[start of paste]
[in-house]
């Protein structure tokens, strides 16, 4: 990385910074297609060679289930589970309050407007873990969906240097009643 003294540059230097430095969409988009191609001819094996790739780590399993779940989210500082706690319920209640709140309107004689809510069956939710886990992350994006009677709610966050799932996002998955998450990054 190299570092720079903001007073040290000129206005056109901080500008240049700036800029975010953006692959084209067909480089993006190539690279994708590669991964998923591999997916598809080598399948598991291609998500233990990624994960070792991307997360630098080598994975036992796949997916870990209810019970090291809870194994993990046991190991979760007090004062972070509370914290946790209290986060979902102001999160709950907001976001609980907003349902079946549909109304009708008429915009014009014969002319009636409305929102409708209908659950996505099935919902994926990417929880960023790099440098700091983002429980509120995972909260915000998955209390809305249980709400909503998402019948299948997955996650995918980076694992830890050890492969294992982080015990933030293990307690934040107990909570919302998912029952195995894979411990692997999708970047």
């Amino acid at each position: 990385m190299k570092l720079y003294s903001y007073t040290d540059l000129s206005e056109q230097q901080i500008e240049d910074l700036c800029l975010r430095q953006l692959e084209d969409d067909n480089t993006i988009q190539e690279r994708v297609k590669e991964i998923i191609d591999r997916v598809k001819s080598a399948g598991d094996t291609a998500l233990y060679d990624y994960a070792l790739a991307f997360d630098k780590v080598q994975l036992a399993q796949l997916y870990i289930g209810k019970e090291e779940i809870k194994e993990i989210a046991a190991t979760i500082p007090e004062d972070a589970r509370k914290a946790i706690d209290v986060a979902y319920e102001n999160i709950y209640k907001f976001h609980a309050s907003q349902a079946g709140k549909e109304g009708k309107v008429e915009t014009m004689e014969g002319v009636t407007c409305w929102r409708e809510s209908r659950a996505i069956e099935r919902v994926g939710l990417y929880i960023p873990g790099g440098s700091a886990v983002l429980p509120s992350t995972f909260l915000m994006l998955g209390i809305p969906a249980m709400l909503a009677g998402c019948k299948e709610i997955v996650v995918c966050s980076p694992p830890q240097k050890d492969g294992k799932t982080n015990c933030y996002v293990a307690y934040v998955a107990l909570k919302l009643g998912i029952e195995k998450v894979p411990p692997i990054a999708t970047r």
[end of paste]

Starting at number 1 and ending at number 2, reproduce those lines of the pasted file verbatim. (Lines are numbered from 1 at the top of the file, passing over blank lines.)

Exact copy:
[in-house]
């Protein structure tokens, strides 16, 4: 990385910074297609060679289930589970309050407007873990969906240097009643 003294540059230097430095969409988009191609001819094996790739780590399993779940989210500082706690319920209640709140309107004689809510069956939710886990992350994006009677709610966050799932996002998955998450990054 190299570092720079903001007073040290000129206005056109901080500008240049700036800029975010953006692959084209067909480089993006190539690279994708590669991964998923591999997916598809080598399948598991291609998500233990990624994960070792991307997360630098080598994975036992796949997916870990209810019970090291809870194994993990046991190991979760007090004062972070509370914290946790209290986060979902102001999160709950907001976001609980907003349902079946549909109304009708008429915009014009014969002319009636409305929102409708209908659950996505099935919902994926990417929880960023790099440098700091983002429980509120995972909260915000998955209390809305249980709400909503998402019948299948997955996650995918980076694992830890050890492969294992982080015990933030293990307690934040107990909570919302998912029952195995894979411990692997999708970047």